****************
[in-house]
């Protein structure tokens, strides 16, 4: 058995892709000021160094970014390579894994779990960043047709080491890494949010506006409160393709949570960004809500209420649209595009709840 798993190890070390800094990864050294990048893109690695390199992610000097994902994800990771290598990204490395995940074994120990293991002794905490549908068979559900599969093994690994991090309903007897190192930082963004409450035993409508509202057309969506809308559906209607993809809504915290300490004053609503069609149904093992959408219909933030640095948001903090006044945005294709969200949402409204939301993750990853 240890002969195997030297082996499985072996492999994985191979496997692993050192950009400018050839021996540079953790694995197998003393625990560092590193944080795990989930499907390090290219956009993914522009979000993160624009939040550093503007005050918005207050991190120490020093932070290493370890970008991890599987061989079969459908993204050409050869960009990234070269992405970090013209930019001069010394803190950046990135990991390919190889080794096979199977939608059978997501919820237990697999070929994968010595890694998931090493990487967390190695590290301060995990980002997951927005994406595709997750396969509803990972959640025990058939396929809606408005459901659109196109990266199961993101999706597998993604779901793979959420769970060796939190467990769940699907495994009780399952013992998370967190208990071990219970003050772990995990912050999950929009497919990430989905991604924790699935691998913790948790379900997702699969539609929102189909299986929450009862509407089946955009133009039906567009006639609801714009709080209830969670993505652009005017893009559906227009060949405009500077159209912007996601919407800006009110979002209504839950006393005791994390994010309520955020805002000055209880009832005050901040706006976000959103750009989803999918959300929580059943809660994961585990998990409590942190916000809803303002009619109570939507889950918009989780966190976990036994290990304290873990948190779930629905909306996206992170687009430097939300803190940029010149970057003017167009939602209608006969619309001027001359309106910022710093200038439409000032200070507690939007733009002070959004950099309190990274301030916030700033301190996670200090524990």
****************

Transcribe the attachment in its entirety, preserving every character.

[in-house]
């Protein structure tokens, strides 16, 4: 058995892709000021160094970014390579894994779990960043047709080491890494949010506006409160393709949570960004809500209420649209595009709840 798993190890070390800094990864050294990048893109690695390199992610000097994902994800990771290598990204490395995940074994120990293991002794905490549908068979559900599969093994690994991090309903007897190192930082963004409450035993409508509202057309969506809308559906209607993809809504915290300490004053609503069609149904093992959408219909933030640095948001903090006044945005294709969200949402409204939301993750990853 240890002969195997030297082996499985072996492999994985191979496997692993050192950009400018050839021996540079953790694995197998003393625990560092590193944080795990989930499907390090290219956009993914522009979000993160624009939040550093503007005050918005207050991190120490020093932070290493370890970008991890599987061989079969459908993204050409050869960009990234070269992405970090013209930019001069010394803190950046990135990991390919190889080794096979199977939608059978997501919820237990697999070929994968010595890694998931090493990487967390190695590290301060995990980002997951927005994406595709997750396969509803990972959640025990058939396929809606408005459901659109196109990266199961993101999706597998993604779901793979959420769970060796939190467990769940699907495994009780399952013992998370967190208990071990219970003050772990995990912050999950929009497919990430989905991604924790699935691998913790948790379900997702699969539609929102189909299986929450009862509407089946955009133009039906567009006639609801714009709080209830969670993505652009005017893009559906227009060949405009500077159209912007996601919407800006009110979002209504839950006393005791994390994010309520955020805002000055209880009832005050901040706006976000959103750009989803999918959300929580059943809660994961585990998990409590942190916000809803303002009619109570939507889950918009989780966190976990036994290990304290873990948190779930629905909306996206992170687009430097939300803190940029010149970057003017167009939602209608006969619309001027001359309106910022710093200038439409000032200070507690939007733009002070959004950099309190990274301030916030700033301190996670200090524990």